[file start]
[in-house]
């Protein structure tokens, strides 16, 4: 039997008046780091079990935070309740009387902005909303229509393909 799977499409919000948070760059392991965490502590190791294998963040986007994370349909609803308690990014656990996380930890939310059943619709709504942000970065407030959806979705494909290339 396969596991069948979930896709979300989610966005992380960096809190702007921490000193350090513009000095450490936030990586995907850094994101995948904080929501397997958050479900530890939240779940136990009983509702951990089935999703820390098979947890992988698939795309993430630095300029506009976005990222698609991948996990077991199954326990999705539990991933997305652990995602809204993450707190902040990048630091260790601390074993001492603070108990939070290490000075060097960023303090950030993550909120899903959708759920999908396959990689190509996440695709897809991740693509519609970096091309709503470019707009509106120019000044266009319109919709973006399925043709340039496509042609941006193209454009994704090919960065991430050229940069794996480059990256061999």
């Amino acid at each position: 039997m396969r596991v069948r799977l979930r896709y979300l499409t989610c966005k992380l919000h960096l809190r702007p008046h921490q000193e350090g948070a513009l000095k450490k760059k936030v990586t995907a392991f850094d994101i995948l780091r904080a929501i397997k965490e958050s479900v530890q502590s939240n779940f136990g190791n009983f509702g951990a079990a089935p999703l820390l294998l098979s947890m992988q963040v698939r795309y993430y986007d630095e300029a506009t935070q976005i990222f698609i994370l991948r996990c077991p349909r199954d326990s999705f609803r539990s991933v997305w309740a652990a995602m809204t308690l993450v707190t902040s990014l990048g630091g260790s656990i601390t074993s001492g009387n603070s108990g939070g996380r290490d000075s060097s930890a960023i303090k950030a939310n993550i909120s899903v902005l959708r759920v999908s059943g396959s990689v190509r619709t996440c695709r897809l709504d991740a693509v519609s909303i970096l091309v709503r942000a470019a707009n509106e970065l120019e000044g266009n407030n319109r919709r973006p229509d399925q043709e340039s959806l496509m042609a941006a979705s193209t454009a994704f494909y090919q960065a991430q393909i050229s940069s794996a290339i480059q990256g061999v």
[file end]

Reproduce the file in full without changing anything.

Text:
[in-house]
């Protein structure tokens, strides 16, 4: 039997008046780091079990935070309740009387902005909303229509393909 799977499409919000948070760059392991965490502590190791294998963040986007994370349909609803308690990014656990996380930890939310059943619709709504942000970065407030959806979705494909290339 396969596991069948979930896709979300989610966005992380960096809190702007921490000193350090513009000095450490936030990586995907850094994101995948904080929501397997958050479900530890939240779940136990009983509702951990089935999703820390098979947890992988698939795309993430630095300029506009976005990222698609991948996990077991199954326990999705539990991933997305652990995602809204993450707190902040990048630091260790601390074993001492603070108990939070290490000075060097960023303090950030993550909120899903959708759920999908396959990689190509996440695709897809991740693509519609970096091309709503470019707009509106120019000044266009319109919709973006399925043709340039496509042609941006193209454009994704090919960065991430050229940069794996480059990256061999």
């Amino acid at each position: 039997m396969r596991v069948r799977l979930r896709y979300l499409t989610c966005k992380l919000h960096l809190r702007p008046h921490q000193e350090g948070a513009l000095k450490k760059k936030v990586t995907a392991f850094d994101i995948l780091r904080a929501i397997k965490e958050s479900v530890q502590s939240n779940f136990g190791n009983f509702g951990a079990a089935p999703l820390l294998l098979s947890m992988q963040v698939r795309y993430y986007d630095e300029a506009t935070q976005i990222f698609i994370l991948r996990c077991p349909r199954d326990s999705f609803r539990s991933v997305w309740a652990a995602m809204t308690l993450v707190t902040s990014l990048g630091g260790s656990i601390t074993s001492g009387n603070s108990g939070g996380r290490d000075s060097s930890a960023i303090k950030a939310n993550i909120s899903v902005l959708r759920v999908s059943g396959s990689v190509r619709t996440c695709r897809l709504d991740a693509v519609s909303i970096l091309v709503r942000a470019a707009n509106e970065l120019e000044g266009n407030n319109r919709r973006p229509d399925q043709e340039s959806l496509m042609a941006a979705s193209t454009a994704f494909y090919q960065a991430q393909i050229s940069s794996a290339i480059q990256g061999v």